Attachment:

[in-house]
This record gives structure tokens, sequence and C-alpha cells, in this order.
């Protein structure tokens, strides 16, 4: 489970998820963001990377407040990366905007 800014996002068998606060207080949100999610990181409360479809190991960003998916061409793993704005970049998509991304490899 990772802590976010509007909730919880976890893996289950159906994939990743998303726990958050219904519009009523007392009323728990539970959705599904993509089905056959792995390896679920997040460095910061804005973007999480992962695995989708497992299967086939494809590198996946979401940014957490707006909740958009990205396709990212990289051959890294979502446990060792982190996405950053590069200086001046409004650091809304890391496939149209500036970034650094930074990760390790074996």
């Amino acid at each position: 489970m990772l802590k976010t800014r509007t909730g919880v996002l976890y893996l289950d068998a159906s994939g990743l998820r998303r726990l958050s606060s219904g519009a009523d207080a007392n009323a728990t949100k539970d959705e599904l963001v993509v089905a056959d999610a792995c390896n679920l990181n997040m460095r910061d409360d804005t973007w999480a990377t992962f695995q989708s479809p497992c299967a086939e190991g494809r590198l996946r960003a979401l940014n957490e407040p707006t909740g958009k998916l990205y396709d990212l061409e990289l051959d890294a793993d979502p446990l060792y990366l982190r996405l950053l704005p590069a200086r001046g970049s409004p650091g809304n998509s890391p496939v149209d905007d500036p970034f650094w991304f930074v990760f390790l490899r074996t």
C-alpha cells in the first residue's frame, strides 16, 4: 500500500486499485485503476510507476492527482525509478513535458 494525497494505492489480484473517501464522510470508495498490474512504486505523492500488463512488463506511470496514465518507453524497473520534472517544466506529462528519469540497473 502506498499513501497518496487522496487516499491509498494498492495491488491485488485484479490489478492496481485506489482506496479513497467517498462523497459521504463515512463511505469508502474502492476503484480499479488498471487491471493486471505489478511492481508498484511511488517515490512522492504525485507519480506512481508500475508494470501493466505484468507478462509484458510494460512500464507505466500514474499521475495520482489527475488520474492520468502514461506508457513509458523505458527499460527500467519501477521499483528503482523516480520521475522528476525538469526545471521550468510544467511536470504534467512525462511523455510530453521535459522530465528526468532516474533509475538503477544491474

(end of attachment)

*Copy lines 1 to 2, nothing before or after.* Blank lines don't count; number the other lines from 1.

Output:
[in-house]
This record gives structure tokens, sequence and C-alpha cells, in this order.